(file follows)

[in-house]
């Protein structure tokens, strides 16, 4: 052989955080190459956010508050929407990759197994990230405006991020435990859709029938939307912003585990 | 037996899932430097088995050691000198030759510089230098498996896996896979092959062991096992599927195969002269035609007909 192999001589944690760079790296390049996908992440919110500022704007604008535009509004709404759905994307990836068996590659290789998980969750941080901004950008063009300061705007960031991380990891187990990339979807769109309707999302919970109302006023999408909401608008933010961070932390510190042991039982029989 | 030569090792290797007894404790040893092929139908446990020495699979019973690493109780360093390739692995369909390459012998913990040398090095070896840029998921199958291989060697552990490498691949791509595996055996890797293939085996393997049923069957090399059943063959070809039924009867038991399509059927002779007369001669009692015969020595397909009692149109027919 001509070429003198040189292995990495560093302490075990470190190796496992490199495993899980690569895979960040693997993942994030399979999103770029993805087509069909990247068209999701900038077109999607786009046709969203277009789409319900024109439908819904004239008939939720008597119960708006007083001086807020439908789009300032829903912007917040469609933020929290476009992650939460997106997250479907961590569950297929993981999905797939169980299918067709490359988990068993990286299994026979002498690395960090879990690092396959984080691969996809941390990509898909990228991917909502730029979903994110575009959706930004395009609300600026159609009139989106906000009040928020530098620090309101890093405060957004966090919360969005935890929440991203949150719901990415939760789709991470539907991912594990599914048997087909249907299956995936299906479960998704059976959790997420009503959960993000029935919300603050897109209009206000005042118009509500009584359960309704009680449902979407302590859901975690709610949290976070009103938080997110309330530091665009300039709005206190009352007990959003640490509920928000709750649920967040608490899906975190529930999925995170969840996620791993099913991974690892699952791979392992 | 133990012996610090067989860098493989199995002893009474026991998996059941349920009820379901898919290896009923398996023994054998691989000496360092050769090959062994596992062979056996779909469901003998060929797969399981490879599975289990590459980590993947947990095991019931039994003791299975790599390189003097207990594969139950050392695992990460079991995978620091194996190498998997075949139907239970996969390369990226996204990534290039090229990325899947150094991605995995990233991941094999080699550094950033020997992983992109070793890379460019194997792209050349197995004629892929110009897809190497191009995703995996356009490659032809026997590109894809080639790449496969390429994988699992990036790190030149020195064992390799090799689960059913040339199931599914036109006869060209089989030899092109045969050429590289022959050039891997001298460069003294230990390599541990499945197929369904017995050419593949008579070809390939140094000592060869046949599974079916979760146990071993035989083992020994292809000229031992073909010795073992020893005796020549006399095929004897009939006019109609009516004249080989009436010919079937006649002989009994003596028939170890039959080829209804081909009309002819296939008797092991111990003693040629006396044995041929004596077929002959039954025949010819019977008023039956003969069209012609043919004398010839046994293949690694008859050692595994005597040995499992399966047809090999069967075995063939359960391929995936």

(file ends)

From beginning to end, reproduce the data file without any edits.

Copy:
[in-house]
């Protein structure tokens, strides 16, 4: 052989955080190459956010508050929407990759197994990230405006991020435990859709029938939307912003585990 | 037996899932430097088995050691000198030759510089230098498996896996896979092959062991096992599927195969002269035609007909 192999001589944690760079790296390049996908992440919110500022704007604008535009509004709404759905994307990836068996590659290789998980969750941080901004950008063009300061705007960031991380990891187990990339979807769109309707999302919970109302006023999408909401608008933010961070932390510190042991039982029989 | 030569090792290797007894404790040893092929139908446990020495699979019973690493109780360093390739692995369909390459012998913990040398090095070896840029998921199958291989060697552990490498691949791509595996055996890797293939085996393997049923069957090399059943063959070809039924009867038991399509059927002779007369001669009692015969020595397909009692149109027919 001509070429003198040189292995990495560093302490075990470190190796496992490199495993899980690569895979960040693997993942994030399979999103770029993805087509069909990247068209999701900038077109999607786009046709969203277009789409319900024109439908819904004239008939939720008597119960708006007083001086807020439908789009300032829903912007917040469609933020929290476009992650939460997106997250479907961590569950297929993981999905797939169980299918067709490359988990068993990286299994026979002498690395960090879990690092396959984080691969996809941390990509898909990228991917909502730029979903994110575009959706930004395009609300600026159609009139989106906000009040928020530098620090309101890093405060957004966090919360969005935890929440991203949150719901990415939760789709991470539907991912594990599914048997087909249907299956995936299906479960998704059976959790997420009503959960993000029935919300603050897109209009206000005042118009509500009584359960309704009680449902979407302590859901975690709610949290976070009103938080997110309330530091665009300039709005206190009352007990959003640490509920928000709750649920967040608490899906975190529930999925995170969840996620791993099913991974690892699952791979392992 | 133990012996610090067989860098493989199995002893009474026991998996059941349920009820379901898919290896009923398996023994054998691989000496360092050769090959062994596992062979056996779909469901003998060929797969399981490879599975289990590459980590993947947990095991019931039994003791299975790599390189003097207990594969139950050392695992990460079991995978620091194996190498998997075949139907239970996969390369990226996204990534290039090229990325899947150094991605995995990233991941094999080699550094950033020997992983992109070793890379460019194997792209050349197995004629892929110009897809190497191009995703995996356009490659032809026997590109894809080639790449496969390429994988699992990036790190030149020195064992390799090799689960059913040339199931599914036109006869060209089989030899092109045969050429590289022959050039891997001298460069003294230990390599541990499945197929369904017995050419593949008579070809390939140094000592060869046949599974079916979760146990071993035989083992020994292809000229031992073909010795073992020893005796020549006399095929004897009939006019109609009516004249080989009436010919079937006649002989009994003596028939170890039959080829209804081909009309002819296939008797092991111990003693040629006396044995041929004596077929002959039954025949010819019977008023039956003969069209012609043919004398010839046994293949690694008859050692595994005597040995499992399966047809090999069967075995063939359960391929995936």